The logic here is pretty simple. It always takes a group of elite who are closely held to make a reasonably sized country work. If you consider monarchy, the king can’t run the state entirely on his own. He needs a handful of elite people to actually control the country. The same is true for democracy where we assume the political power is in the hand of the people. People may pretend they are giving their consent through a voting process, it’s the elected nobles on whose inputs the government runs who can overlook the voter’s aspiration at will. It is also possible you can end up with the sets of political parties with differing ideology and none of them are actually for the development of people. It’s a certain class of people who will take control of what government be like, will promote their kins to take jobs that hold and maintain power. It’s no fault of one type of government or another. The iron law of oligarchy is valid everywhere and all the time.
Well, it says what’s most important in the government is to make sure that you have high circulation among elites. If you keep your elite class completely cut off from the public, ambitious brightest newcomers are going to be stuck outside of the elite class. There will be no fresh blood, the elite class hence the country becomes stagnated. When you constantly suppress the best and brightest they are going to create a class of disaffected people who deserve substandard continue to run the state institutions. They ultimately gonna realize there’s a rule of elites whose ranks they can’t join despite their talent and abilities. This is going to create a series of discontent in the society that will foment a rebellion against the State.
In a democracy, ministers are not the only elites. We put a lot of faith in the idea of credentialism. Like ancient China, colleges are an essential gatekeeper for the meritocratic process. Entrance by entrance, it becomes a filtration system by which elites can be siphoned out of the population and integrated into the liberal system along with those who are descendants of the ruling elite class. Colleges provide credentials that would prove you are entitled to an elite position or say at least in a low managerial position. You have proven your worth by making your way through many entrances, you have a right if not equivalent relationship with elite people. Aspirants assume they can be trusted with power.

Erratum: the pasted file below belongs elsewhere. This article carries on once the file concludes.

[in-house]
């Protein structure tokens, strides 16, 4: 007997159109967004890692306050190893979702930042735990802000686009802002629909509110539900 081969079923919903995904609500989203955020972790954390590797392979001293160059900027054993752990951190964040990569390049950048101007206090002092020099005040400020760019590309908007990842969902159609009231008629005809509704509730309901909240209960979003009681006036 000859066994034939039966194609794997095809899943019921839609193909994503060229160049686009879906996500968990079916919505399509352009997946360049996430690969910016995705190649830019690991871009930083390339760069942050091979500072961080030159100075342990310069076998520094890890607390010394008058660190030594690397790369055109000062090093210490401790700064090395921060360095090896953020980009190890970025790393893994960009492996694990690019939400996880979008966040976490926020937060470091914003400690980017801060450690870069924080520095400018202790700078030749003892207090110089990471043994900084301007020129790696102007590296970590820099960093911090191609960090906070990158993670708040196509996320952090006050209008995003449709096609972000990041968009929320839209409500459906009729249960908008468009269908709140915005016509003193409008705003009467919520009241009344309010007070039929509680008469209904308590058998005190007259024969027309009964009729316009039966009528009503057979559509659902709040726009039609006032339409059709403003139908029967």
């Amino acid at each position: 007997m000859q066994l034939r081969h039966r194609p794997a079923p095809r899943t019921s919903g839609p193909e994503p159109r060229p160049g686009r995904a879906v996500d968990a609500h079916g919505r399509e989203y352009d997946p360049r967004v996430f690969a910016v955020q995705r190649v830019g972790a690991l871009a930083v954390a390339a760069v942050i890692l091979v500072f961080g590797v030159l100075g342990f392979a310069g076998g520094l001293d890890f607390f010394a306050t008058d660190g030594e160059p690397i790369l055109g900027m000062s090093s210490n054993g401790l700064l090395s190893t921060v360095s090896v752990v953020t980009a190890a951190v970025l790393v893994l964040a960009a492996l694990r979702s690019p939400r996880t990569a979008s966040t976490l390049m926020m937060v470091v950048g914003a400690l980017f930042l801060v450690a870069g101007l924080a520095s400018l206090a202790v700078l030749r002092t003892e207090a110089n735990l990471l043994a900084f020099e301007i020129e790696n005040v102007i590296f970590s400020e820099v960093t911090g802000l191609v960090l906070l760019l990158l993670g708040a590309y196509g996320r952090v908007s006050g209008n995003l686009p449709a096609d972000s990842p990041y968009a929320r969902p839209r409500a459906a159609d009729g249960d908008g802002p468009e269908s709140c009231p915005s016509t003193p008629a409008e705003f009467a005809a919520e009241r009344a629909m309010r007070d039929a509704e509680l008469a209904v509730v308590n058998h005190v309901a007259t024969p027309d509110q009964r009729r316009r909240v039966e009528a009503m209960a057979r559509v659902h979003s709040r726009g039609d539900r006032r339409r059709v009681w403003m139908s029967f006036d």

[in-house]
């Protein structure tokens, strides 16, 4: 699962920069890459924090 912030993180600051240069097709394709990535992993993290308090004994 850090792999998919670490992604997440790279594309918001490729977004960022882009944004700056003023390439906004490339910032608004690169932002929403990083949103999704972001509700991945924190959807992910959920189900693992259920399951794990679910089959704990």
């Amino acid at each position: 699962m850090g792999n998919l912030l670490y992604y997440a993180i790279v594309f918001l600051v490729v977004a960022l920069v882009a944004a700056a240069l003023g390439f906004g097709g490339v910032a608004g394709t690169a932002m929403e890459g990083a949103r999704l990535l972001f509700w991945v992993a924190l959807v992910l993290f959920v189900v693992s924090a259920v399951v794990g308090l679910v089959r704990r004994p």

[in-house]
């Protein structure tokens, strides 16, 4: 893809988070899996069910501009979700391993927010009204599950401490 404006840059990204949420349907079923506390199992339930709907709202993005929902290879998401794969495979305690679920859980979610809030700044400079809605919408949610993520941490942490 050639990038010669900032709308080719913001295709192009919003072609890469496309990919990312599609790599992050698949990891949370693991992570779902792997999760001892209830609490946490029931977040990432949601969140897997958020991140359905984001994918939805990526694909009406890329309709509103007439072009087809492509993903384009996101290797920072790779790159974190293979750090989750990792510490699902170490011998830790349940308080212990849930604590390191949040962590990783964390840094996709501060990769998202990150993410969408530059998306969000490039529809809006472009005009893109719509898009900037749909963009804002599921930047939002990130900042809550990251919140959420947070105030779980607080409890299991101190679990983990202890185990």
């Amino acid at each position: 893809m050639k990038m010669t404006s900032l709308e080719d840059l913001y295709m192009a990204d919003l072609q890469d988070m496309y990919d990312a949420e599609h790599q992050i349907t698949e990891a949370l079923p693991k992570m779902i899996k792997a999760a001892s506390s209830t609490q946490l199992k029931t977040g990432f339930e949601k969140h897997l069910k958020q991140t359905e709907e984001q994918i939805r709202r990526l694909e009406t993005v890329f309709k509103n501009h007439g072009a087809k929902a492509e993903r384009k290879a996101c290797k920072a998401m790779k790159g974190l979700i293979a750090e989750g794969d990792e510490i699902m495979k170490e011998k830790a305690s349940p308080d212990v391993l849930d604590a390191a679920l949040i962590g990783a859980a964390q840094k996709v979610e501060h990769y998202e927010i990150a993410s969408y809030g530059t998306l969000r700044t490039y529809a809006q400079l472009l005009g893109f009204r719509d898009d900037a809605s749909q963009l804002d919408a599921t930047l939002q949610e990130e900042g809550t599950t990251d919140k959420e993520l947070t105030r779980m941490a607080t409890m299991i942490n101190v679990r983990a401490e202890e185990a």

Post-war era suddenly college was available to a broad swath of people for whom it had never a consideration. They were happy-go-lucky with their traditional livelihood, worker class lifestyle. In few generations, colleges moved from being a privilege of the elite ruling class to something every middle class habituates with. Again it went down to lower economic classes where the children aspired for degrees even at the cost of the family mortgage.
With the flood of new graduates and postgraduates, college credentials started to lose their charm. It is no longer a golden ticket to your place as a small part of an elite class. Ruling elites, on the other hand, suddenly discovered degrees are just needed to keep pace with the positions that their forefathers once held. Instead, it became a requirement for an increasingly large number of middle-class positions since more and more people began sucking into a frantically credential-obsessed rat race for your average middle-class managerial profession. The poor class who dropped their traditional livelihood to rise as bourgeoisie in one generation can’t adapt to their old profession again. In their absence, their profession has been taken over by capitalists or surplus graduates with additional adept expertise.
They are still being sold this illusion that college will give them access to a whole new world of opportunities. They will ascend to elites or at least will be placed in professional positions where they will be heard by the elites. Those students who acquired liberal arts studies that were never going to make them any money in the real world unless they are the best of bests. They were being told it was their job as newly minted elite to go out and fix problems in the society, now millions and millions of them with useless degrees didn’t even find a job to arrange bread and butter of two times for their family.
Then their frustration like Shengyuan degree holders burst out guessing how the country itself makes no sense, built on lies and blood. Stuck down with degenerates in the society whom they hate and wanted to upgrade, they remember what the professor social science class once told them what is wrong with their country. They yell out “Everything is wrong with society! Everything is wrong with the society!”
This may welcome another cultural revolution demanding the blood of millions. The pioneers will again end up building a society they desire. A new elite structure will emerge and will eventually get calcified like the former one. Another ambitious disaffected lot will plan for another revolt. Till the nation will continue to promote this achievement-obsessed race the cycle will go on.